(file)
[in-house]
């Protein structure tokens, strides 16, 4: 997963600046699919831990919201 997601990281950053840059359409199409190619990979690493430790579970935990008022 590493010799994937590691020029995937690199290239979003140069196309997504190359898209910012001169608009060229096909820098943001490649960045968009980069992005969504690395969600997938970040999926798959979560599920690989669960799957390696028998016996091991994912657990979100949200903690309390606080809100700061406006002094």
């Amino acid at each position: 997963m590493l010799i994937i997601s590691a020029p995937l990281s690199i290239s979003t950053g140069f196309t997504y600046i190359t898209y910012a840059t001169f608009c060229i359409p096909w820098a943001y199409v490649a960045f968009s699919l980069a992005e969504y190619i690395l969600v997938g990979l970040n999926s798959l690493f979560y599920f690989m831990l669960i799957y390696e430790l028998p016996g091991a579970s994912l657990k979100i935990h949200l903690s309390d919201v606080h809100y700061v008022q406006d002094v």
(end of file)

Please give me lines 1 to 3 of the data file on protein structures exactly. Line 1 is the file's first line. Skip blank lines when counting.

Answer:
[in-house]
């Protein structure tokens, strides 16, 4: 997963600046699919831990919201 997601990281950053840059359409199409190619990979690493430790579970935990008022 590493010799994937590691020029995937690199290239979003140069196309997504190359898209910012001169608009060229096909820098943001490649960045968009980069992005969504690395969600997938970040999926798959979560599920690989669960799957390696028998016996091991994912657990979100949200903690309390606080809100700061406006002094």
């Amino acid at each position: 997963m590493l010799i994937i997601s590691a020029p995937l990281s690199i290239s979003t950053g140069f196309t997504y600046i190359t898209y910012a840059t001169f608009c060229i359409p096909w820098a943001y199409v490649a960045f968009s699919l980069a992005e969504y190619i690395l969600v997938g990979l970040n999926s798959l690493f979560y599920f690989m831990l669960i799957y390696e430790l028998p016996g091991a579970s994912l657990k979100i935990h949200l903690s309390d919201v606080h809100y700061v008022q406006d002094v």